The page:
At a time when it appeared that everything was beginning to fall apart—when his very best 3-year-olds were getting horsewhipped and outrun one by one—suddenly there was Woody Stephens again, sitting high in the catbird seat on the way to the Kentucky Derby. Last Saturday that seat was in his room in the Westin Hotel in Cincinnati, where he watched on television as Swale, his game, resourceful bay colt, outraced Dr. Carter for the $180,000 first prize in the Florida Derby at Gulfstream Park. Stephens didn't attend the Florida Derby because he had chosen to saddle another fine 3-year-old, Vision, for the Jim Beam Stakes at Latonia Race Course the next day. (Vision finished seventh.)
"In all my life," the 70-year-old trainer said, "this is the first time I saw one of my horses win a race on television. Until now I'd saddled 'em all myself. But I enjoyed watching it, and it didn't surprise me a bit."
There had been a few surprises lately, of course, most of them grim. Just a month ago, Stephens was boasting, with good cause, that he had the best 3-year-old in America, the undefeated 2-year-old champion of 1983, Devil's Bag, and a bench as deep as Georgetown's to back him up, including Swale, Morning Bob, Dancing Crown and Vision. Then, in one of those stunning reversals of form that bewilder horseplayers and bedevil horsemen, the Stephens 3-year-old show seemed to go sour.
On March 3 the Bag, syndicated in December for $36 million, started looking for a hole in the fence on the turn for home in the 1?-mile Flamingo Stakes and ended up fourth, beaten by seven lengths. It was the shock of the winter racing season, and it led to suggestions that the world's most expensive racehorse now in training might, after all, be no more than a sprinter. Then Swale, on a four-race win streak, got tired in the 1[1/16]-mile Fountain of Youth Stakes at Gulfstream and faded to third. Morning Bob also got his head handed to him, in the Tampa Bay Derby, winding up fifth. Three weeks ago, as if in the spirit of things, Stephens, while opening a shower curtain in his Miami home, accidentally pulled it down, rod and all, and broke two ribs and cracked a third as he fell.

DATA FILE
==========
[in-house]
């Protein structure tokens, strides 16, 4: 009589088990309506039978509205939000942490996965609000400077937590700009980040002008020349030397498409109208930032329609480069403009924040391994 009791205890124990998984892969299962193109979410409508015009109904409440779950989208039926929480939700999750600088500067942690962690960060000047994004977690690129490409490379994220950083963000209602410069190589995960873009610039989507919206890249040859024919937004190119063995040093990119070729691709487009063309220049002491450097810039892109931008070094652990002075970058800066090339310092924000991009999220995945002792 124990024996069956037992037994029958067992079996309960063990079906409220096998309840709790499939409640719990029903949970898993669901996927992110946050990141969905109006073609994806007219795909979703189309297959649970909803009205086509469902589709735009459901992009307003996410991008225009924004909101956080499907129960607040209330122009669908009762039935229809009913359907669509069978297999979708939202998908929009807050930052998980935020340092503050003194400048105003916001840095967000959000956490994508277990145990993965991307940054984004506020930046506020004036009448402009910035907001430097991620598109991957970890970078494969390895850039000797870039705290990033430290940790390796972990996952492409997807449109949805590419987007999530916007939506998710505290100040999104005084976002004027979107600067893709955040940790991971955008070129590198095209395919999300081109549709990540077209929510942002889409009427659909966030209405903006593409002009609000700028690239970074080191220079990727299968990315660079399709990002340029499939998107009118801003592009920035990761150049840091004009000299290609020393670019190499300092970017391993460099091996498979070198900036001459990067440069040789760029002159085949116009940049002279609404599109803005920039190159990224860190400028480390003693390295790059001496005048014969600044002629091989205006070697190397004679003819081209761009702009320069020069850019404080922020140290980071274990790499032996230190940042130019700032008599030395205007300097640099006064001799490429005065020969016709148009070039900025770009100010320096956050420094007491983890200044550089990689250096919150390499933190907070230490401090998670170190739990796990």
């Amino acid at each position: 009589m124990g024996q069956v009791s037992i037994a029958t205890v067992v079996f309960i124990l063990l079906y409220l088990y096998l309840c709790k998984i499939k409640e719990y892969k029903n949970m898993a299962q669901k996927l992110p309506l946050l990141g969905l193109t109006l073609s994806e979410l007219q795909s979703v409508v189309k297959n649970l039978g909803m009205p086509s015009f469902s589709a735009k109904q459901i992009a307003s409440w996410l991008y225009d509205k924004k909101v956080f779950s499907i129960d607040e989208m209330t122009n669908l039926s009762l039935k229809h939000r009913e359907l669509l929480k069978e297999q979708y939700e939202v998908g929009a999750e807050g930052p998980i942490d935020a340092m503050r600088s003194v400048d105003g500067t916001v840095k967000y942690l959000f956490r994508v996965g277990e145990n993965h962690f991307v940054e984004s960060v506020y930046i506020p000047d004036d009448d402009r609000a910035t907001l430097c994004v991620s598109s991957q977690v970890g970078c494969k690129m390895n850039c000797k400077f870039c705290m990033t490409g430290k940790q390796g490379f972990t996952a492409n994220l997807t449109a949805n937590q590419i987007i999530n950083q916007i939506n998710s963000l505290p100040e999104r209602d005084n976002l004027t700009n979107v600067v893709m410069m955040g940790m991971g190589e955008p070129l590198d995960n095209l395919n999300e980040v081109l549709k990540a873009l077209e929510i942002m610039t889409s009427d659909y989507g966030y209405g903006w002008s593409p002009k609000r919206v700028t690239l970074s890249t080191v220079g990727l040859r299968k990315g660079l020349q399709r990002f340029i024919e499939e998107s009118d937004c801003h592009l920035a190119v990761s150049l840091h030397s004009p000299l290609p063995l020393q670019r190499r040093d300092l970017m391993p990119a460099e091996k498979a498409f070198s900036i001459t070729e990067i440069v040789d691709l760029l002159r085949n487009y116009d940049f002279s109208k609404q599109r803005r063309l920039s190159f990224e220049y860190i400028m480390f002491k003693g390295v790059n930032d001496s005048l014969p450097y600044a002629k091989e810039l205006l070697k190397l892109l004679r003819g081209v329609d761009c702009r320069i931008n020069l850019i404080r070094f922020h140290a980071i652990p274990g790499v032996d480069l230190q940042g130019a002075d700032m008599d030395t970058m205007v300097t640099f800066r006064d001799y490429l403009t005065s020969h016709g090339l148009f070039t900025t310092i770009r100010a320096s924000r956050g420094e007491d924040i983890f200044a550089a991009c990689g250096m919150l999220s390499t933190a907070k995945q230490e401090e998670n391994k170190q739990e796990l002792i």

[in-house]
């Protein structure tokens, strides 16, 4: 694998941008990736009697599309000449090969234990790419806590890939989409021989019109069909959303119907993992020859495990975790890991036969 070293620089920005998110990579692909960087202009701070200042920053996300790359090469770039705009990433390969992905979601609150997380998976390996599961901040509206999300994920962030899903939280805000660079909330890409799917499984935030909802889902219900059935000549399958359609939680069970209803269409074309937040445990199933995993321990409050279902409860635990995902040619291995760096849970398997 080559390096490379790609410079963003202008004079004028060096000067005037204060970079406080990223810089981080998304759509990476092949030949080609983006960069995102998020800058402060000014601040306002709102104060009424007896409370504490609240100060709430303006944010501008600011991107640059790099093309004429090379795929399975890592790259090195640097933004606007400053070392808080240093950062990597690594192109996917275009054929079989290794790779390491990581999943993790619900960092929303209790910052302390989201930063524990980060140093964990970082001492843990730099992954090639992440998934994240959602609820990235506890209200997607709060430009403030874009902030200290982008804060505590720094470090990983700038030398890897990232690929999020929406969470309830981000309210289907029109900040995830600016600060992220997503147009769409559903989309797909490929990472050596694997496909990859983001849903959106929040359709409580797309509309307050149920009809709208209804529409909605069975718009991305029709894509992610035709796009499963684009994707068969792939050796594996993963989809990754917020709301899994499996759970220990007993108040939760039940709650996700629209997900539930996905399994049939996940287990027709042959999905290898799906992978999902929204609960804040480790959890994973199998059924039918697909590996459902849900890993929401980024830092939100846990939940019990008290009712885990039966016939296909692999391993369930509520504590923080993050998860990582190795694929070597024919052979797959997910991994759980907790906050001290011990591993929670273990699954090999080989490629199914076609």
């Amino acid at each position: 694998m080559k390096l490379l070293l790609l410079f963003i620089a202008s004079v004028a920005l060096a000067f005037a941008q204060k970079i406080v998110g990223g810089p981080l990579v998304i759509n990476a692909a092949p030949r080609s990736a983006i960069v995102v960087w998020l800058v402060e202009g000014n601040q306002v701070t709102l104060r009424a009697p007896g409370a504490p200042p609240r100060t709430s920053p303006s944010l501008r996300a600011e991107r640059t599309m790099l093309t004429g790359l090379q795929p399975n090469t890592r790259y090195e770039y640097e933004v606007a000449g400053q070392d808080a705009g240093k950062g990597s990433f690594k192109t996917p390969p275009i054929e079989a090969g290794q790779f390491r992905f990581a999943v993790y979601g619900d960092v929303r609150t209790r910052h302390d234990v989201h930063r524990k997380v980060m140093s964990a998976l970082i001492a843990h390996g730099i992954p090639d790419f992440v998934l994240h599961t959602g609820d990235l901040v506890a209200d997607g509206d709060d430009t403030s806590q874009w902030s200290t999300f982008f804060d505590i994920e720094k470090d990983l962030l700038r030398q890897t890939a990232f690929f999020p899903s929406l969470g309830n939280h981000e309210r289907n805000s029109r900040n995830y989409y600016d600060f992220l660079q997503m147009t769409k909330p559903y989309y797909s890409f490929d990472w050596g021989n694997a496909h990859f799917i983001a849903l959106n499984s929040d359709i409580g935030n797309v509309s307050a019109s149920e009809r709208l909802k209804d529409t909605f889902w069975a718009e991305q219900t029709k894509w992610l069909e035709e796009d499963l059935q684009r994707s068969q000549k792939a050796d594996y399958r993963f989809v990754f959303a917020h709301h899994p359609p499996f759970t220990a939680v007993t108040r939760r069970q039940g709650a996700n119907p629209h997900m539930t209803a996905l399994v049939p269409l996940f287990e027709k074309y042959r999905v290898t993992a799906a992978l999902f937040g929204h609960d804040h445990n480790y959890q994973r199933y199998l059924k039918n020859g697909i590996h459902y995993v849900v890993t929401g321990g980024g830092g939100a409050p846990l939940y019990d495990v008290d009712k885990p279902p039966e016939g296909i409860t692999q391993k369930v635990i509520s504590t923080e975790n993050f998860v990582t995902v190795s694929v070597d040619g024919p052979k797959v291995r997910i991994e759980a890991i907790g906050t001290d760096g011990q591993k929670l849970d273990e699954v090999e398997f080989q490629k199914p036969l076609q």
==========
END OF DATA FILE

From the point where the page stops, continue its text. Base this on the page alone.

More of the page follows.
"I couldn't sleep the last three weeks," Stephens said. "I'd turn on my side and almost scream."
As if not enough had gone amiss, the return of Devil's Bag to the races—the Gotham Stakes at Aqueduct, scheduled for last Saturday—was postponed until April 7 because of a severe storm earlier in the week. So Swale was just what the man needed, for it put him back on the front end in the final weeks leading up to the Kentucky Derby.
"I don't know who the best 3-year-old in America is right now," said Stephens after the Florida Derby. "I still think Devil's Bag might be. We'll have to see. I just don't know. I'll tell you one thing: If it isn't the Bag, then it's Swale."
Swale certainly acted the part on Saturday. Last year, after winning three straight stakes by two noses and a head, he came to be regarded as one of the toughest and gamest of America's 2-year-olds, traits he no doubt inherited from his sire, Seattle Slew, winner of the 1977 Triple Crown.
"I like a son of a gun who tries all the time," says Seth Hancock of Claiborne Farm, one of the colt's owners. "That's Swale. He gives you his all."
He did in the nine-furlong Florida Derby. Jockey Laffit Pincay Jr. let Swale roll out of the gate, and in the first dash past the grandstand the colt was lapped on the outside of Darn That Alarm, while the favorite, Dr. Carter, lay just two lengths off the pace. After six furlongs in a fiery 1:10[1/5], Pincay let out a tad on the reins and Swale came swiftly to Darn That Alarm's throat. In an instant Dr. Carter charged up on the outside, looking as if he would blow past both of them.